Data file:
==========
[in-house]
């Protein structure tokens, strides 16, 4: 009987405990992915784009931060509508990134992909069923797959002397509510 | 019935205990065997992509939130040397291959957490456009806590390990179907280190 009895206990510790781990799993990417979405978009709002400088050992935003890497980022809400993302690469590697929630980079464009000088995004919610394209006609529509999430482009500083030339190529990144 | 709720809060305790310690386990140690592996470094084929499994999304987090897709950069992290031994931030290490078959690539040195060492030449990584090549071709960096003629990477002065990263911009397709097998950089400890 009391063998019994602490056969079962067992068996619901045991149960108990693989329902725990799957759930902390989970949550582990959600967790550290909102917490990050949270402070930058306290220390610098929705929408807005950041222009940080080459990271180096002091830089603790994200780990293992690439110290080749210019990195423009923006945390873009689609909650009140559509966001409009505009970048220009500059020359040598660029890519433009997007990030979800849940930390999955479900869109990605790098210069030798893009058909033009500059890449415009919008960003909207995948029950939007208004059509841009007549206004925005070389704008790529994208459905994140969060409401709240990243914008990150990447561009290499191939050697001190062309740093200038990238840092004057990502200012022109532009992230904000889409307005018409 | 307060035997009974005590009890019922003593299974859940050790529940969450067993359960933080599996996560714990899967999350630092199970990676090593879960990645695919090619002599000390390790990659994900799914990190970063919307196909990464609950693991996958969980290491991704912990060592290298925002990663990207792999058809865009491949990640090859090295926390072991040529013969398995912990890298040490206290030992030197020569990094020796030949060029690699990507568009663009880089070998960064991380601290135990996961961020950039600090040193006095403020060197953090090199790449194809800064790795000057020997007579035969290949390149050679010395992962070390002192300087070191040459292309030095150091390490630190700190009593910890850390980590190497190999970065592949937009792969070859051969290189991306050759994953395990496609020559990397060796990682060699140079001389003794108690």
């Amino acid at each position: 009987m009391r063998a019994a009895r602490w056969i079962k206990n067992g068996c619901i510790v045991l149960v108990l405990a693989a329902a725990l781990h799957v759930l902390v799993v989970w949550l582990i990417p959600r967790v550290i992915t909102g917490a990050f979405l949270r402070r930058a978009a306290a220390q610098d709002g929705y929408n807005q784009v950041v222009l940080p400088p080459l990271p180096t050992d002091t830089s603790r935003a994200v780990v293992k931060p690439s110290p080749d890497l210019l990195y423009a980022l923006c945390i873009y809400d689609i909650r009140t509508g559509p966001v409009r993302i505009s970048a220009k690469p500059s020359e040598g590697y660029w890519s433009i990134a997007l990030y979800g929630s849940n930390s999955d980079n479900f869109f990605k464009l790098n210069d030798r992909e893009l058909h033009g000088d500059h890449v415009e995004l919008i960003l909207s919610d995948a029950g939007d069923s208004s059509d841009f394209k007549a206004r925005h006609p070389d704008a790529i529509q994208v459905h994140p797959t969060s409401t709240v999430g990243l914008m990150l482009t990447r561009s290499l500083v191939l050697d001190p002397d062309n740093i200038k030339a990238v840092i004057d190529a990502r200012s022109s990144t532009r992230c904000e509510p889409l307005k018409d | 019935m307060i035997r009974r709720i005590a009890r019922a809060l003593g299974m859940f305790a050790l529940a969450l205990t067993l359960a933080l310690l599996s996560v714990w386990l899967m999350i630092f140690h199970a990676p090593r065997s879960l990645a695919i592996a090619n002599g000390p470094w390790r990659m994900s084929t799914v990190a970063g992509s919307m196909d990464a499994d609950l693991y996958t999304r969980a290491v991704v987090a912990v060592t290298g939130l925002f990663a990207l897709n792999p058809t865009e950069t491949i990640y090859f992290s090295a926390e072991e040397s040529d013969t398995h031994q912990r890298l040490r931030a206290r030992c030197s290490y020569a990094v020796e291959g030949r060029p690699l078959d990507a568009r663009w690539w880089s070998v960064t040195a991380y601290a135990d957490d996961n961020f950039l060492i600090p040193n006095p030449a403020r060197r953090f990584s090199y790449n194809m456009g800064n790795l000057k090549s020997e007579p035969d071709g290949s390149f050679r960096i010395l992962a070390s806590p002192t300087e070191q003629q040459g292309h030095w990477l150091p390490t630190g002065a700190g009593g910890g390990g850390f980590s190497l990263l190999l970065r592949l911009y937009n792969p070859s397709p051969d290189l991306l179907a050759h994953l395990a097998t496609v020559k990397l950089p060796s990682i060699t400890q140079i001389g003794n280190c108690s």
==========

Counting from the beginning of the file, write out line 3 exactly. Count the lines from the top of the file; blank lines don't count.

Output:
């Amino acid at each position: 009987m009391r063998a019994a009895r602490w056969i079962k206990n067992g068996c619901i510790v045991l149960v108990l405990a693989a329902a725990l781990h799957v759930l902390v799993v989970w949550l582990i990417p959600r967790v550290i992915t909102g917490a990050f979405l949270r402070r930058a978009a306290a220390q610098d709002g929705y929408n807005q784009v950041v222009l940080p400088p080459l990271p180096t050992d002091t830089s603790r935003a994200v780990v293992k931060p690439s110290p080749d890497l210019l990195y423009a980022l923006c945390i873009y809400d689609i909650r009140t509508g559509p966001v409009r993302i505009s970048a220009k690469p500059s020359e040598g590697y660029w890519s433009i990134a997007l990030y979800g929630s849940n930390s999955d980079n479900f869109f990605k464009l790098n210069d030798r992909e893009l058909h033009g000088d500059h890449v415009e995004l919008i960003l909207s919610d995948a029950g939007d069923s208004s059509d841009f394209k007549a206004r925005h006609p070389d704008a790529i529509q994208v459905h994140p797959t969060s409401t709240v999430g990243l914008m990150l482009t990447r561009s290499l500083v191939l050697d001190p002397d062309n740093i200038k030339a990238v840092i004057d190529a990502r200012s022109s990144t532009r992230c904000e509510p889409l307005k018409d | 019935m307060i035997r009974r709720i005590a009890r019922a809060l003593g299974m859940f305790a050790l529940a969450l205990t067993l359960a933080l310690l599996s996560v714990w386990l899967m999350i630092f140690h199970a990676p090593r065997s879960l990645a695919i592996a090619n002599g000390p470094w390790r990659m994900s084929t799914v990190a970063g992509s919307m196909d990464a499994d609950l693991y996958t999304r969980a290491v991704v987090a912990v060592t290298g939130l925002f990663a990207l897709n792999p058809t865009e950069t491949i990640y090859f992290s090295a926390e072991e040397s040529d013969t398995h031994q912990r890298l040490r931030a206290r030992c030197s290490y020569a990094v020796e291959g030949r060029p690699l078959d990507a568009r663009w690539w880089s070998v960064t040195a991380y601290a135990d957490d996961n961020f950039l060492i600090p040193n006095p030449a403020r060197r953090f990584s090199y790449n194809m456009g800064n790795l000057k090549s020997e007579p035969d071709g290949s390149f050679r960096i010395l992962a070390s806590p002192t300087e070191q003629q040459g292309h030095w990477l150091p390490t630190g002065a700190g009593g910890g390990g850390f980590s190497l990263l190999l970065r592949l911009y937009n792969p070859s397709p051969d290189l991306l179907a050759h994953l395990a097998t496609v020559k990397l950089p060796s990682i060699t400890q140079i001389g003794n280190c108690s």